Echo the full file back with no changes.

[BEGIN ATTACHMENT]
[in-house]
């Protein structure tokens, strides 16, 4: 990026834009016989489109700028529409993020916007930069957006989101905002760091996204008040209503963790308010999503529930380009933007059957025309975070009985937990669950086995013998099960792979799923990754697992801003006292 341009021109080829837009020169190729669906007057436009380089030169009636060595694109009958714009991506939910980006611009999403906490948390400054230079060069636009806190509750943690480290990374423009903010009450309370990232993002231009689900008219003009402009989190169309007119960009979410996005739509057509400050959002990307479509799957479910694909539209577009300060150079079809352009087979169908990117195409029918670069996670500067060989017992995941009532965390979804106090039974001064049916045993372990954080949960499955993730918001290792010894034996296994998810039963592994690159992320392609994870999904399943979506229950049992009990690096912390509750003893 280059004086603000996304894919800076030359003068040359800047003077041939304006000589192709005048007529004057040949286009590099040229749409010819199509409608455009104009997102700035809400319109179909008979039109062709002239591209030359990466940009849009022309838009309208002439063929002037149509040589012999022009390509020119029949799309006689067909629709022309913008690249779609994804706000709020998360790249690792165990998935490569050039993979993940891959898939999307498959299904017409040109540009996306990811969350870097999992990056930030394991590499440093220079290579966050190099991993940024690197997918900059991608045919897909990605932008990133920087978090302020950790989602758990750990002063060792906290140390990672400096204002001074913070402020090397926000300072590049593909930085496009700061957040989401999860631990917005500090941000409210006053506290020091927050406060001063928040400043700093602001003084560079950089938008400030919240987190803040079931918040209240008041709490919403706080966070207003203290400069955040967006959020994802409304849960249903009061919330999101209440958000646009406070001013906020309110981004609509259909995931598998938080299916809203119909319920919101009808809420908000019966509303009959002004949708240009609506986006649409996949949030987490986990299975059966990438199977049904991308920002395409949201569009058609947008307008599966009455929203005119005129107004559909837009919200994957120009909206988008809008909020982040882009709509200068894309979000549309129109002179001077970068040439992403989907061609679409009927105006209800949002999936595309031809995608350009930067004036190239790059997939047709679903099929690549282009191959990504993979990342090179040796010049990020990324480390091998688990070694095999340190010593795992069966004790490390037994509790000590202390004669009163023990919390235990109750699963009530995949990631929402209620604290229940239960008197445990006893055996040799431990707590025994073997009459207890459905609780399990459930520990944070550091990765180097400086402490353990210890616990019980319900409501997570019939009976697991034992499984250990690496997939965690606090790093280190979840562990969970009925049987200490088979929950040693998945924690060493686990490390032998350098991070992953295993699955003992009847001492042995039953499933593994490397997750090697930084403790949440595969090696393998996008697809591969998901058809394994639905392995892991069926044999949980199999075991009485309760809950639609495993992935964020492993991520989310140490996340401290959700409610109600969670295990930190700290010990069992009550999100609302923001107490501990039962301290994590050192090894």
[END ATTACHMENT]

[in-house]
């Protein structure tokens, strides 16, 4: 990026834009016989489109700028529409993020916007930069957006989101905002760091996204008040209503963790308010999503529930380009933007059957025309975070009985937990669950086995013998099960792979799923990754697992801003006292 341009021109080829837009020169190729669906007057436009380089030169009636060595694109009958714009991506939910980006611009999403906490948390400054230079060069636009806190509750943690480290990374423009903010009450309370990232993002231009689900008219003009402009989190169309007119960009979410996005739509057509400050959002990307479509799957479910694909539209577009300060150079079809352009087979169908990117195409029918670069996670500067060989017992995941009532965390979804106090039974001064049916045993372990954080949960499955993730918001290792010894034996296994998810039963592994690159992320392609994870999904399943979506229950049992009990690096912390509750003893 280059004086603000996304894919800076030359003068040359800047003077041939304006000589192709005048007529004057040949286009590099040229749409010819199509409608455009104009997102700035809400319109179909008979039109062709002239591209030359990466940009849009022309838009309208002439063929002037149509040589012999022009390509020119029949799309006689067909629709022309913008690249779609994804706000709020998360790249690792165990998935490569050039993979993940891959898939999307498959299904017409040109540009996306990811969350870097999992990056930030394991590499440093220079290579966050190099991993940024690197997918900059991608045919897909990605932008990133920087978090302020950790989602758990750990002063060792906290140390990672400096204002001074913070402020090397926000300072590049593909930085496009700061957040989401999860631990917005500090941000409210006053506290020091927050406060001063928040400043700093602001003084560079950089938008400030919240987190803040079931918040209240008041709490919403706080966070207003203290400069955040967006959020994802409304849960249903009061919330999101209440958000646009406070001013906020309110981004609509259909995931598998938080299916809203119909319920919101009808809420908000019966509303009959002004949708240009609506986006649409996949949030987490986990299975059966990438199977049904991308920002395409949201569009058609947008307008599966009455929203005119005129107004559909837009919200994957120009909206988008809008909020982040882009709509200068894309979000549309129109002179001077970068040439992403989907061609679409009927105006209800949002999936595309031809995608350009930067004036190239790059997939047709679903099929690549282009191959990504993979990342090179040796010049990020990324480390091998688990070694095999340190010593795992069966004790490390037994509790000590202390004669009163023990919390235990109750699963009530995949990631929402209620604290229940239960008197445990006893055996040799431990707590025994073997009459207890459905609780399990459930520990944070550091990765180097400086402490353990210890616990019980319900409501997570019939009976697991034992499984250990690496997939965690606090790093280190979840562990969970009925049987200490088979929950040693998945924690060493686990490390032998350098991070992953295993699955003992009847001492042995039953499933593994490397997750090697930084403790949440595969090696393998996008697809591969998901058809394994639905392995892991069926044999949980199999075991009485309760809950639609495993992935964020492993991520989310140490996340401290959700409610109600969670295990930190700290010990069992009550999100609302923001107490501990039962301290994590050192090894």